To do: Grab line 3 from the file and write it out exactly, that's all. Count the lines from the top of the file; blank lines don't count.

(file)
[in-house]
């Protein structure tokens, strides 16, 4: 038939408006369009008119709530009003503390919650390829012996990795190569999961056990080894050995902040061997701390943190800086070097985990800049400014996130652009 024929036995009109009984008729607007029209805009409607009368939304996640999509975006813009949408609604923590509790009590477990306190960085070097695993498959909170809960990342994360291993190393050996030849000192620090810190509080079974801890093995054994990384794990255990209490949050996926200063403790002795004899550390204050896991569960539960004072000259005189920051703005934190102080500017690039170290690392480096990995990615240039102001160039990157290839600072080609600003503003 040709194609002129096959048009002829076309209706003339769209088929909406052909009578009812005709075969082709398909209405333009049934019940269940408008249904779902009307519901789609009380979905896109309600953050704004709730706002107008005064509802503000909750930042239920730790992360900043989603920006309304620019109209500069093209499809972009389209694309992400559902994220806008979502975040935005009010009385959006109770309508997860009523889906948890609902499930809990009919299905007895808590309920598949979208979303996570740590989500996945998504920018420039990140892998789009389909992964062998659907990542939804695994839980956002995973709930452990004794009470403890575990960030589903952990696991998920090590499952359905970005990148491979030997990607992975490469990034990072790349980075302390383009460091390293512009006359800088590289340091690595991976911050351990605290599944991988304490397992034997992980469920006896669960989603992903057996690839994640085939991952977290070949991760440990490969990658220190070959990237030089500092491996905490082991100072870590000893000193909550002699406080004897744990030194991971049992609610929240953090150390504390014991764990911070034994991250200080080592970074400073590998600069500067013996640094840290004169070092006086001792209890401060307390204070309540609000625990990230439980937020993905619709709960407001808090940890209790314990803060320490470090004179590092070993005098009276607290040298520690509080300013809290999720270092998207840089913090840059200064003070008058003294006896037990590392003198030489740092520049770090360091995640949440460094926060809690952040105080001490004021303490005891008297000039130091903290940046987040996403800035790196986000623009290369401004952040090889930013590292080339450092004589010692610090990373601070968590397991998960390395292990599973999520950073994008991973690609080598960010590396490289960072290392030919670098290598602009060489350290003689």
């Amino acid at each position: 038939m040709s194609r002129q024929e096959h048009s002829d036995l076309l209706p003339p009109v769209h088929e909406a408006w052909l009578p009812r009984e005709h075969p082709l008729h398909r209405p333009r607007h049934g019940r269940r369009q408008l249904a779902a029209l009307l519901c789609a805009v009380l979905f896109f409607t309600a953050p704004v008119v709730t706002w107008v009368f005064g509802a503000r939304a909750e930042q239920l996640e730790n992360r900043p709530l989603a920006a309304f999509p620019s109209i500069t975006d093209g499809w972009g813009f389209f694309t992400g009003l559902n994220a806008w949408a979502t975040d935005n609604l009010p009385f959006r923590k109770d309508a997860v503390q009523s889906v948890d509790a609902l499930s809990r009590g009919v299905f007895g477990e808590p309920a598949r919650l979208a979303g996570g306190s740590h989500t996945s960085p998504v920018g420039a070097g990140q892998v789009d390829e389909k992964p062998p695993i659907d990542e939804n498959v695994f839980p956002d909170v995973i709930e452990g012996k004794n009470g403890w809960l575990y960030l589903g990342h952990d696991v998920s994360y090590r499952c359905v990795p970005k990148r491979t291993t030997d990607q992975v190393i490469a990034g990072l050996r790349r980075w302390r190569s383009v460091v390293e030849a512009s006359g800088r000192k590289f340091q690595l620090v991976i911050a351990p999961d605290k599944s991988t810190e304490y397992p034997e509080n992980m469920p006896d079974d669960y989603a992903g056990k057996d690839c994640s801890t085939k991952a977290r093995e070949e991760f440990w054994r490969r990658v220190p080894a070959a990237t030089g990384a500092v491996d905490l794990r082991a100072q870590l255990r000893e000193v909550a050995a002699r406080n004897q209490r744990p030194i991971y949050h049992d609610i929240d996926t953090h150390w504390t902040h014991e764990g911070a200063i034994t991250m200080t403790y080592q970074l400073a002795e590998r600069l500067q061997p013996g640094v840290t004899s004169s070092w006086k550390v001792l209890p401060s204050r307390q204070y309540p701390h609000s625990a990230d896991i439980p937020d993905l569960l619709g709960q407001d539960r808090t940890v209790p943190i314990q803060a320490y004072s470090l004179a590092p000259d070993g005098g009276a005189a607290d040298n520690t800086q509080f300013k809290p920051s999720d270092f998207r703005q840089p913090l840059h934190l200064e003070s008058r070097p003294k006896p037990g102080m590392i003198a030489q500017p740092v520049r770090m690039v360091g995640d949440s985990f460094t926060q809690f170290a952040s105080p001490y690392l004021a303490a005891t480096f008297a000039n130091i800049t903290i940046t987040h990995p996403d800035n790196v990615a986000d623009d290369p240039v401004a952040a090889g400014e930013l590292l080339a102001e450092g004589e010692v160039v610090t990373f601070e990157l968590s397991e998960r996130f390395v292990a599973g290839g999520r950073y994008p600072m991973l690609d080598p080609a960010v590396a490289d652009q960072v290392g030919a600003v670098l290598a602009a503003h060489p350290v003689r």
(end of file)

């Amino acid at each position: 038939m040709s194609r002129q024929e096959h048009s002829d036995l076309l209706p003339p009109v769209h088929e909406a408006w052909l009578p009812r009984e005709h075969p082709l008729h398909r209405p333009r607007h049934g019940r269940r369009q408008l249904a779902a029209l009307l519901c789609a805009v009380l979905f896109f409607t309600a953050p704004v008119v709730t706002w107008v009368f005064g509802a503000r939304a909750e930042q239920l996640e730790n992360r900043p709530l989603a920006a309304f999509p620019s109209i500069t975006d093209g499809w972009g813009f389209f694309t992400g009003l559902n994220a806008w949408a979502t975040d935005n609604l009010p009385f959006r923590k109770d309508a997860v503390q009523s889906v948890d509790a609902l499930s809990r009590g009919v299905f007895g477990e808590p309920a598949r919650l979208a979303g996570g306190s740590h989500t996945s960085p998504v920018g420039a070097g990140q892998v789009d390829e389909k992964p062998p695993i659907d990542e939804n498959v695994f839980p956002d909170v995973i709930e452990g012996k004794n009470g403890w809960l575990y960030l589903g990342h952990d696991v998920s994360y090590r499952c359905v990795p970005k990148r491979t291993t030997d990607q992975v190393i490469a990034g990072l050996r790349r980075w302390r190569s383009v460091v390293e030849a512009s006359g800088r000192k590289f340091q690595l620090v991976i911050a351990p999961d605290k599944s991988t810190e304490y397992p034997e509080n992980m469920p006896d079974d669960y989603a992903g056990k057996d690839c994640s801890t085939k991952a977290r093995e070949e991760f440990w054994r490969r990658v220190p080894a070959a990237t030089g990384a500092v491996d905490l794990r082991a100072q870590l255990r000893e000193v909550a050995a002699r406080n004897q209490r744990p030194i991971y949050h049992d609610i929240d996926t953090h150390w504390t902040h014991e764990g911070a200063i034994t991250m200080t403790y080592q970074l400073a002795e590998r600069l500067q061997p013996g640094v840290t004899s004169s070092w006086k550390v001792l209890p401060s204050r307390q204070y309540p701390h609000s625990a990230d896991i439980p937020d993905l569960l619709g709960q407001d539960r808090t940890v209790p943190i314990q803060a320490y004072s470090l004179a590092p000259d070993g005098g009276a005189a607290d040298n520690t800086q509080f300013k809290p920051s999720d270092f998207r703005q840089p913090l840059h934190l200064e003070s008058r070097p003294k006896p037990g102080m590392i003198a030489q500017p740092v520049r770090m690039v360091g995640d949440s985990f460094t926060q809690f170290a952040s105080p001490y690392l004021a303490a005891t480096f008297a000039n130091i800049t903290i940046t987040h990995p996403d800035n790196v990615a986000d623009d290369p240039v401004a952040a090889g400014e930013l590292l080339a102001e450092g004589e010692v160039v610090t990373f601070e990157l968590s397991e998960r996130f390395v292990a599973g290839g999520r950073y994008p600072m991973l690609d080598p080609a960010v590396a490289d652009q960072v290392g030919a600003v670098l290598a602009a503003h060489p350290v003689r």